For true afficionados of the Smyrna style, many of whom will be familiar with a lot of the material presented in the text, the book’s appendices alone are worth the price of the book. One is a collection of colored illustrations of early record labels including an Orfeon recording of the song Aponia with the designation “Rebetico.” There is also a reproduction of a Favorite label “Tabahaniotiko Mane” with an illustration of a fetching auburn-haired girl cocking her ear to the gramophone. The other is a catalogue of songs, with information taken, wherever possible, from labels, and otherwise from the catalogues of the early recording companies. Faded labels and insufficient information make the catalogue less than definitive, but it is an improvement on what has been compiled to date.

An extra bonus is an enclosed CD, which contains a number of old and scratchy recordings, some of which are more than historical curiosities. One such is Tsanakas’s fine amanes, Adamaman. Perhaps the most interesting feature of the CD is its cosmopolitanism. One song has Greek and French words, another Greek and Turkish, two others, Turkish. All the songs are sung by Greek artists. The musical styles are just as varied, with a fine Yianniotiko performed by Lefteris Memenlis, a number of amanedhes, a tsifteteli, a nisiotiko and a waltz.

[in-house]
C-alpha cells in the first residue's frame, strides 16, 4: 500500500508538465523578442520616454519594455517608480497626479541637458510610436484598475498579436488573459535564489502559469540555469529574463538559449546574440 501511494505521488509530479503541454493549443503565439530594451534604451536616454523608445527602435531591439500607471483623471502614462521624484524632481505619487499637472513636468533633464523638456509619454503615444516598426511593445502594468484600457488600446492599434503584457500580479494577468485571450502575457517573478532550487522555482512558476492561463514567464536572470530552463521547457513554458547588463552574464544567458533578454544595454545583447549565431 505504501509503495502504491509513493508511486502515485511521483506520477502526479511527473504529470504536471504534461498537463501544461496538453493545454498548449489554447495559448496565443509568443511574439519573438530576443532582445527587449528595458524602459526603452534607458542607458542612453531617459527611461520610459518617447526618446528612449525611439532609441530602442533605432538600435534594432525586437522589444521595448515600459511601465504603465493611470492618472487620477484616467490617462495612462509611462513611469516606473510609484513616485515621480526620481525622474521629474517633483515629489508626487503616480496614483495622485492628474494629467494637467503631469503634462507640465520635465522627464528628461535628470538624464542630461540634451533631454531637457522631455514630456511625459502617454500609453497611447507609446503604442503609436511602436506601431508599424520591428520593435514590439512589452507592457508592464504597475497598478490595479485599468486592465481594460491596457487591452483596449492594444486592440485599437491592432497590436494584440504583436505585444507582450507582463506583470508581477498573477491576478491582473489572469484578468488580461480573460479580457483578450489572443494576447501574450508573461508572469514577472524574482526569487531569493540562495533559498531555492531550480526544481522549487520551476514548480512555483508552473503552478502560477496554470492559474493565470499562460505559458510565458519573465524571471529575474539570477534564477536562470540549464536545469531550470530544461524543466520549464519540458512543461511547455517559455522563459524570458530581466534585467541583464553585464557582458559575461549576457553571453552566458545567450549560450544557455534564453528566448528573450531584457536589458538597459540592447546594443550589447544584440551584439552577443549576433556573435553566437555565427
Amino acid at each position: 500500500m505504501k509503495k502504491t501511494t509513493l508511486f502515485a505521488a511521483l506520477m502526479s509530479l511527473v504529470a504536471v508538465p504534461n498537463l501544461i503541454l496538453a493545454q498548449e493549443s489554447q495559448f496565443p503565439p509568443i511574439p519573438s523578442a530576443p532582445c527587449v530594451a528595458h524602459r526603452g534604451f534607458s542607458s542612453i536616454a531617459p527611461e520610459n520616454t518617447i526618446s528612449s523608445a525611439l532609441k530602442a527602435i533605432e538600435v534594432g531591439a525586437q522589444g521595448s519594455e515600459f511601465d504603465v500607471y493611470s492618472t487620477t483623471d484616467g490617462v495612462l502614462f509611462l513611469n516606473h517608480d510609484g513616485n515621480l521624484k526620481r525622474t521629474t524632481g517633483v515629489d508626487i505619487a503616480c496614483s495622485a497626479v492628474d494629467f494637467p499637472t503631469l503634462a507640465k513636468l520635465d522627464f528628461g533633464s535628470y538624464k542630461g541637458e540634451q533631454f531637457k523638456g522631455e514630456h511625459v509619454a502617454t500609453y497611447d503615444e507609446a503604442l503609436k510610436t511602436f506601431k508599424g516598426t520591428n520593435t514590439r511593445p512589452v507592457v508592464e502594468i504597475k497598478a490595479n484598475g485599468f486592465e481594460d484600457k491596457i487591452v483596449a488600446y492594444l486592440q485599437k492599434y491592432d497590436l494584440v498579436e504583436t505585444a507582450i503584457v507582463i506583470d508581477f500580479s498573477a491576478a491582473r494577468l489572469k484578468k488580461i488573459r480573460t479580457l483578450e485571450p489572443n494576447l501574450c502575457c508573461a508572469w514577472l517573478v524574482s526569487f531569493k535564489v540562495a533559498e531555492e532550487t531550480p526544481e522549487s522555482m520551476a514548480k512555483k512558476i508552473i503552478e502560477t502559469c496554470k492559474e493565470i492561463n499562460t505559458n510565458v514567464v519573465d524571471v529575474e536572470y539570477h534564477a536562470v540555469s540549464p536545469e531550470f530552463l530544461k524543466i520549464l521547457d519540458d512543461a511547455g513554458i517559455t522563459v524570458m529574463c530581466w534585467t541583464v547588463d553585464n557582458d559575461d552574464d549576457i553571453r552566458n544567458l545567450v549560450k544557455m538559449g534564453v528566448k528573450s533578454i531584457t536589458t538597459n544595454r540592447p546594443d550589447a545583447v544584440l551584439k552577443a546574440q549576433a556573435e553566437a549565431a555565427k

I have no doubt that Kalyviotis will be attacked by “rebetologists” for his reliance on secondary sources or the imperfections of his catalogue, but this is a book that anyone interested in Smyrna will be grateful for, not only for the light it casts on a remarkable musical world, but for the variety and quality of its illustrations.

Gail Holst-Warhaft teaches at Cornell University and is the author of The Road to Rembetika: Music of the Greek Sub-Culture.